Private Pastoral Counsel Regarding Dr. John Pless’s Influence

08 Feb

Dr. John Pless, Concordia Theological Seminary, Fort Wayne (CTSFW)


First, context for those who need it.

Now… a man (we’ll call him Jake) contacted me on Facebook almost two years ago… He knew I had written this (the first edition of the post).

Some details below from the conversation have been changed.


A local pastor hosted a continuing Ed class and invited all his online listeners to come, (of course I was the only one who did, and I did feel a bit sheepish, but thankfully there were a few other laymen so I didn’t stick out too badly). Here’s the thing, Dr Pless taught it. And frankly he taught it extremely well, it was truly a pleasure to learn from someone who has that kind of knowledge of Luther.

The first thing I have to say is- That man (Dr Pless), is NOT an antinomian, the topic he covered was Luther’s letters of pastoral care, and one of them was to Agricola (yes, that Agricola). He covered the letter on the last day and while he quoted Paulson once and Forde twice, throughout the week, he also quoted Jack Kilcrease, Dr Kleinig.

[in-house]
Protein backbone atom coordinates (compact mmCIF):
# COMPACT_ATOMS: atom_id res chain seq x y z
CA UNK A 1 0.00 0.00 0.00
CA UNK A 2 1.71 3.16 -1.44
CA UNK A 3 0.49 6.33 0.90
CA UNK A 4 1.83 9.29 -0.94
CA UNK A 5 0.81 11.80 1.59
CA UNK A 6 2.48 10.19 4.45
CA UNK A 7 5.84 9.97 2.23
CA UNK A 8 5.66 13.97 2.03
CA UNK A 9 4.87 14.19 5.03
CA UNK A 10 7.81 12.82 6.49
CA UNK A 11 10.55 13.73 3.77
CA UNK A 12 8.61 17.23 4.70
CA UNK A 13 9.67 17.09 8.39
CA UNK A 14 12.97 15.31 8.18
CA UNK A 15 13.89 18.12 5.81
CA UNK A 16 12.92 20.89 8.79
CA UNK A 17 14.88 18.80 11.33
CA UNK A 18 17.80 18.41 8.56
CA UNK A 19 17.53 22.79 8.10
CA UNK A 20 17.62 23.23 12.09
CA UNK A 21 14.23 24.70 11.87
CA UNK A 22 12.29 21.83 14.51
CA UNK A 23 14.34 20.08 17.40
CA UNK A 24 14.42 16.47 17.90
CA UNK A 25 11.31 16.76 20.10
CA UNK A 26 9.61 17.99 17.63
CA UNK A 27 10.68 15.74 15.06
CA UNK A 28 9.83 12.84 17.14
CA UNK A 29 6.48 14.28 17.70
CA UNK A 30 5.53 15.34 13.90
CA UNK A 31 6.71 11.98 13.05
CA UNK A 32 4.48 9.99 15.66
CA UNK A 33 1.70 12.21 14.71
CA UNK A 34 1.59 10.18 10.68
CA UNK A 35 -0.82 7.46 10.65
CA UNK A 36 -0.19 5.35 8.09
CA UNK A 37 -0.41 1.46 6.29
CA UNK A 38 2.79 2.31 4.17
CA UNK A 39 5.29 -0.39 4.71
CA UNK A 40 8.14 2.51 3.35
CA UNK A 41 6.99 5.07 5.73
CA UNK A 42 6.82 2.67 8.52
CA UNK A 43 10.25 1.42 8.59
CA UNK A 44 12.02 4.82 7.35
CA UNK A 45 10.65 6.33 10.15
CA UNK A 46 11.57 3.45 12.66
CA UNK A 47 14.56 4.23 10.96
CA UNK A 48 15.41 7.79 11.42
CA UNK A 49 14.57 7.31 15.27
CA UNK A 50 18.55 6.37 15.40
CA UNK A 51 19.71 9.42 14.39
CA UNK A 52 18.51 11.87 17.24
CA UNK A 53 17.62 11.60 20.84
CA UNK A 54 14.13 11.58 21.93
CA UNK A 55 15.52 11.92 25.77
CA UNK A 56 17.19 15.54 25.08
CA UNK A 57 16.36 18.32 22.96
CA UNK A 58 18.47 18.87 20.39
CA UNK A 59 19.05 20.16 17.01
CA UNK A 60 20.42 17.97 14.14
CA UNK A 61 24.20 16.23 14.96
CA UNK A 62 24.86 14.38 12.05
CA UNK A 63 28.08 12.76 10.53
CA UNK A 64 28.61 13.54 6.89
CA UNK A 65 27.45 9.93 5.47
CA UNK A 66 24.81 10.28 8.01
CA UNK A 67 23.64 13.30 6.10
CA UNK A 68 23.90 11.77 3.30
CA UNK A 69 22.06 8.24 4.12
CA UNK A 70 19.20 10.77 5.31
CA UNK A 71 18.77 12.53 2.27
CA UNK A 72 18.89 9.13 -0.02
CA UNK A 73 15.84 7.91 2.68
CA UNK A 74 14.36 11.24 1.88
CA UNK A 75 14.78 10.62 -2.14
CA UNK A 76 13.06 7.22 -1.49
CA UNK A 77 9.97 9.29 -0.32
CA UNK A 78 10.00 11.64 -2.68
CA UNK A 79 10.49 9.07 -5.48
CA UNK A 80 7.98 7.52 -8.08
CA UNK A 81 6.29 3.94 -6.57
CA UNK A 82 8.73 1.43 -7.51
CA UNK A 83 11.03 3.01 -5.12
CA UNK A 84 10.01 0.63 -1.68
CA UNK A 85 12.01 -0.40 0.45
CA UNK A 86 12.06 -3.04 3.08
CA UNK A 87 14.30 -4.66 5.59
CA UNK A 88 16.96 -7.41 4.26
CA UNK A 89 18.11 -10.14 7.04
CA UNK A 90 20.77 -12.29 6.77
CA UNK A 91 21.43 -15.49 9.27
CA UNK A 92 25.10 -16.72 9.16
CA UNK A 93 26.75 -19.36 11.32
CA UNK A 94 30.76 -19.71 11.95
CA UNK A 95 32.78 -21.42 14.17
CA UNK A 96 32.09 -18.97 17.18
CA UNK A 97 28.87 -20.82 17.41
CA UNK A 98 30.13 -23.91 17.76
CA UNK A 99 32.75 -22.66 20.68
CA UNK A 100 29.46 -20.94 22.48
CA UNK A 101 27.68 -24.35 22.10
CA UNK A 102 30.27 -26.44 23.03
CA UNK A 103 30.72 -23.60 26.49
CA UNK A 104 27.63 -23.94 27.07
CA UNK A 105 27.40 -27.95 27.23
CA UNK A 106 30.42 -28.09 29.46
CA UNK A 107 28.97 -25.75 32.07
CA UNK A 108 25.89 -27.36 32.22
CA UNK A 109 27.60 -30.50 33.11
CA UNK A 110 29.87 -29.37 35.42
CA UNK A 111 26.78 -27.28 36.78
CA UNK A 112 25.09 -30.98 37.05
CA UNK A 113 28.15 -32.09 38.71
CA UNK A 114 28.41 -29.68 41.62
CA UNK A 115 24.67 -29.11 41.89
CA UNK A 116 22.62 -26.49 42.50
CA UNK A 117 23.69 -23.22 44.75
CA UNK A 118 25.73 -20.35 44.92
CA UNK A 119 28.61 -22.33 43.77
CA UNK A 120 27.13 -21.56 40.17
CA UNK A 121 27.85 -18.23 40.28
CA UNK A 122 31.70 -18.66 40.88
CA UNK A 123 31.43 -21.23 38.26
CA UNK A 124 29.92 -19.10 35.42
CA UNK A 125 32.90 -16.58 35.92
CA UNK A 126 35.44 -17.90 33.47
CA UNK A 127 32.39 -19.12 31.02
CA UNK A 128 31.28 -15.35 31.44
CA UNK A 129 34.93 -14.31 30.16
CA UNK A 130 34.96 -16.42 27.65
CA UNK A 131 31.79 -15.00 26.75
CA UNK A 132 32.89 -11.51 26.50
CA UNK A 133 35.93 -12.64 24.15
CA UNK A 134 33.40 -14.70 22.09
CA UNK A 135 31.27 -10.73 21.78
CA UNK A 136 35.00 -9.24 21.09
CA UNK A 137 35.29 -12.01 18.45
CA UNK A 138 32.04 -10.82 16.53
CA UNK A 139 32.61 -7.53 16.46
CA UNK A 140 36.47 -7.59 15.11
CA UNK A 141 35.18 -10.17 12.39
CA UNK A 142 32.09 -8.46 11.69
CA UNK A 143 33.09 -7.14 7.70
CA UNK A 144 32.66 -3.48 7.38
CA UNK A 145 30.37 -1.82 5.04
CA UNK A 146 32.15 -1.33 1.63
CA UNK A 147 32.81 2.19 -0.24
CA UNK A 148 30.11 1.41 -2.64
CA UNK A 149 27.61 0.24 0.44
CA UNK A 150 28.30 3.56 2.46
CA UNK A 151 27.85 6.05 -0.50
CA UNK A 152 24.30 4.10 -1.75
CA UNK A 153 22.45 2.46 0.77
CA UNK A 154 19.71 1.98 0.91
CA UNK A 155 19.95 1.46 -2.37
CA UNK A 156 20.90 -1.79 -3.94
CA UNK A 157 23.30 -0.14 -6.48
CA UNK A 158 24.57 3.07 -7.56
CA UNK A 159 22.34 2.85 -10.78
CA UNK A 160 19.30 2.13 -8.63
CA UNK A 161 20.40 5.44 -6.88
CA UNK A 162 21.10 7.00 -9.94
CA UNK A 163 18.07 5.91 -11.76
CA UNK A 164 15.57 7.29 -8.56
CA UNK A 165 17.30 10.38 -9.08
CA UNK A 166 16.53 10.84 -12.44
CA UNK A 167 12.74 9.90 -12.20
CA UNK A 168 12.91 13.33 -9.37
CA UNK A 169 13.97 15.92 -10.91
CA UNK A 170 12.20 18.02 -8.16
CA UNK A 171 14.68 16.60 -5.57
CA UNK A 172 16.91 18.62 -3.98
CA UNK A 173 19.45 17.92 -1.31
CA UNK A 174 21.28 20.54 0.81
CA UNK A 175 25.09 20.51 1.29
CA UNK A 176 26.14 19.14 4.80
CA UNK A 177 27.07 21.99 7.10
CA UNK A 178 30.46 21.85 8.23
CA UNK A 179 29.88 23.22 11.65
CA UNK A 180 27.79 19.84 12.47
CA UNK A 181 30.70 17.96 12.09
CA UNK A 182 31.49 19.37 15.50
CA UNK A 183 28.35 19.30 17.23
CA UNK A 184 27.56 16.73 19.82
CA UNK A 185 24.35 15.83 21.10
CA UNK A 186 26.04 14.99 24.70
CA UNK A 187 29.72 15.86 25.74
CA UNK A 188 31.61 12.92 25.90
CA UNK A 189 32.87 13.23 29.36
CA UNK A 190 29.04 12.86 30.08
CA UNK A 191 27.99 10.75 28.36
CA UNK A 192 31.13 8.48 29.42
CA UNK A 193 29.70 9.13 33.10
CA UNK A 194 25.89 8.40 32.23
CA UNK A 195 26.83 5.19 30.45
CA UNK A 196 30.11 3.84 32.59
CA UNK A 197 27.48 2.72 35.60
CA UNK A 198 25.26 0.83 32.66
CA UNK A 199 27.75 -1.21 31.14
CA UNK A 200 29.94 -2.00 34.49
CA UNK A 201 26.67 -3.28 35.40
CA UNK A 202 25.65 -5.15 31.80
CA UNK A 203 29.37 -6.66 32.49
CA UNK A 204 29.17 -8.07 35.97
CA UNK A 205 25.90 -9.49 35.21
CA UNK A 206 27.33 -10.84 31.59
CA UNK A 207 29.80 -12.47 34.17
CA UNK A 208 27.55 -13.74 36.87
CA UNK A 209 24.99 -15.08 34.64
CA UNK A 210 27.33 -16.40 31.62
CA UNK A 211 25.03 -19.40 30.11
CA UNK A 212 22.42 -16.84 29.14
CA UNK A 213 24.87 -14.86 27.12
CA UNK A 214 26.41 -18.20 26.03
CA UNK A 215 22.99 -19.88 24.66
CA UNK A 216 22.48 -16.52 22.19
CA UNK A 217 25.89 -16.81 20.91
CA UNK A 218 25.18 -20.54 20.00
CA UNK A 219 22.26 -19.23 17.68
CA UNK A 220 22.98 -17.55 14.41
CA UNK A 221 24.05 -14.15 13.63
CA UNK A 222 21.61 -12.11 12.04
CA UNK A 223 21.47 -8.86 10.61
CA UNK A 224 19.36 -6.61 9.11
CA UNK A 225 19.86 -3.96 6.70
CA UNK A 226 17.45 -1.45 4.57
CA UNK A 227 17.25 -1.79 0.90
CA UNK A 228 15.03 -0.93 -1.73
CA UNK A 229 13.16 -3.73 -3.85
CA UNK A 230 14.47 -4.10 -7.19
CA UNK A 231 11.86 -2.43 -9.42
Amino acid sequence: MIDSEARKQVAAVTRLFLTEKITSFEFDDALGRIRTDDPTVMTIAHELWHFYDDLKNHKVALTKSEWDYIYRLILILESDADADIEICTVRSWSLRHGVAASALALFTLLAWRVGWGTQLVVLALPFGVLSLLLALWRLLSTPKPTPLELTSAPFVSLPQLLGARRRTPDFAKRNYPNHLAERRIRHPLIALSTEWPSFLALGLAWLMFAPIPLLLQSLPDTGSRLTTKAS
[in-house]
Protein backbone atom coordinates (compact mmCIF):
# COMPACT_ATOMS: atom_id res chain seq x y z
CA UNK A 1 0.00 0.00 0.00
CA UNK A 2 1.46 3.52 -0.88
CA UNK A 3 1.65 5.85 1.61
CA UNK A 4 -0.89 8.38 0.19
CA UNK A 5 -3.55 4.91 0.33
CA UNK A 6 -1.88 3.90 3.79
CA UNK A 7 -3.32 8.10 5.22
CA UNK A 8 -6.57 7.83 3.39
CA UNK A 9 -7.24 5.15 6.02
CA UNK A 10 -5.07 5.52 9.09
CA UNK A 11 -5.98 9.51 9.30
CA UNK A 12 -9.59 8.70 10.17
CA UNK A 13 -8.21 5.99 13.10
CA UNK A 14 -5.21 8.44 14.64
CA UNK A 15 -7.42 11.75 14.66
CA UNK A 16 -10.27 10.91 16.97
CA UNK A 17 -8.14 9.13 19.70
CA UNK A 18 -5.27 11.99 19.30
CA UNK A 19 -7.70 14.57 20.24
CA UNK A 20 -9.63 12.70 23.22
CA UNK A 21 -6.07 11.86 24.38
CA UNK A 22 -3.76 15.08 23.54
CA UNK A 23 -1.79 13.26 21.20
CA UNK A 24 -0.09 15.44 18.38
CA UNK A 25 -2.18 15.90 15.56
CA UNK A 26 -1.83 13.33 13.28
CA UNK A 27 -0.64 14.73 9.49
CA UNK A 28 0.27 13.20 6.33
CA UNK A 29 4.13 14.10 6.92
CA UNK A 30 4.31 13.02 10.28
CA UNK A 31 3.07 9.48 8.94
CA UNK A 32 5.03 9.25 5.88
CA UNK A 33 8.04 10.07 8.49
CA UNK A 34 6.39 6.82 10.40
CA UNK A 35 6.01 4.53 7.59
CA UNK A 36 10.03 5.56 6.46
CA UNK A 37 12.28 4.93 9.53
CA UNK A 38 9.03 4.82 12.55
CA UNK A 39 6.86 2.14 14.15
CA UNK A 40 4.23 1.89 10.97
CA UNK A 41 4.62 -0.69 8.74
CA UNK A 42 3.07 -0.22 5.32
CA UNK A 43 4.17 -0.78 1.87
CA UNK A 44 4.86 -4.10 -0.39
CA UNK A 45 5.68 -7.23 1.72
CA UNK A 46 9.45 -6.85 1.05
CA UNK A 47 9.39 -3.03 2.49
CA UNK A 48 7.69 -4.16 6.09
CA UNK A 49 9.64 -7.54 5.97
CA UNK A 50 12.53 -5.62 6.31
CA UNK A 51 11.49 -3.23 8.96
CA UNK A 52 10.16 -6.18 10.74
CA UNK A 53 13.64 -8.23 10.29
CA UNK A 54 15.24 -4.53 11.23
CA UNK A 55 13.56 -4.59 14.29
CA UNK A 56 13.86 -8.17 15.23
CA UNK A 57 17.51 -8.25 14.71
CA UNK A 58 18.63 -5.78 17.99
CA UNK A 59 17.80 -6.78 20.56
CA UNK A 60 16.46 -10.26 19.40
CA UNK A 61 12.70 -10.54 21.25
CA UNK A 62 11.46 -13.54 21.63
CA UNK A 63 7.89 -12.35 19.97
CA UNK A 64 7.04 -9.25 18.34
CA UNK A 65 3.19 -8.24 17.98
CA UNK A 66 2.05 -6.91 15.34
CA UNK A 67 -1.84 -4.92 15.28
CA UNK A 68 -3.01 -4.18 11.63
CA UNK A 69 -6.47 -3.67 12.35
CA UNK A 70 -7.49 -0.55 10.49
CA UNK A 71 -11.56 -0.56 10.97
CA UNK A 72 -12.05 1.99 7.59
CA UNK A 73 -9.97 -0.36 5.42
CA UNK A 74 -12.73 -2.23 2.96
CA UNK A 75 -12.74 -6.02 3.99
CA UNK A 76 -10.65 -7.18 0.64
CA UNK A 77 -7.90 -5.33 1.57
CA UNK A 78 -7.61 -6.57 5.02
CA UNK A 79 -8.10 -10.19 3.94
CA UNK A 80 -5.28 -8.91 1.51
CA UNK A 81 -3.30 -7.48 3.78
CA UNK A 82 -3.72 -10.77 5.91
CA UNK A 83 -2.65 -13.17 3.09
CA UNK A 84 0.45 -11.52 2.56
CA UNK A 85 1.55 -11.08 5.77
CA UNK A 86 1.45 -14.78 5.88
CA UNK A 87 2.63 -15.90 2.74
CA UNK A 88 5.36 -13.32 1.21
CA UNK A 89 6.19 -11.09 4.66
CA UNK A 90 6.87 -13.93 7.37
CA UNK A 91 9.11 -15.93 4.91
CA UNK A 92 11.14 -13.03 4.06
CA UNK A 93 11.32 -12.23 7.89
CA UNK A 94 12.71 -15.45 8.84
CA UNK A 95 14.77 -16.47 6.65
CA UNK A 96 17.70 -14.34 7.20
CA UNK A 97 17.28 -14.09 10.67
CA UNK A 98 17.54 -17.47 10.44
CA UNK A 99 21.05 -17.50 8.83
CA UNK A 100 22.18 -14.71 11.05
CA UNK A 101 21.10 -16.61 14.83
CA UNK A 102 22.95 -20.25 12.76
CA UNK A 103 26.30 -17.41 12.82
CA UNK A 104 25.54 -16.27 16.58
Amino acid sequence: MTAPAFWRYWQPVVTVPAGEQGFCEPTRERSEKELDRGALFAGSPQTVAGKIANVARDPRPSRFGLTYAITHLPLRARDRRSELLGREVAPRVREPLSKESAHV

Throughout the week, not a single syllable that he spoke could in any way be considered outside the bounds of what I’ve been taught is legitimate Confessional Lutheranism.

Of particular note, he gave a brief explanation of Agricola’s error, and it was precisely the explanation that I was given by my pastor at the time (who was fond of teaching Pastor Surburg’s observations of soft antinomianism).

Now I’ll never appreciate Paulson or Forde’s teachings, but it’s clear to me that Dr Pless is not Forde or Paulson.

Dr. Pless quoted Luther as saying “you must set aside the Decalogue”, but he was extremely careful to explain when, why, and who Luther taught to do this- those suffering persistent depression, and then only when suffering a specific attack.

Anyway, I thought I would give you my perspective after I got an up close look at Dr Pless and the way he teaches.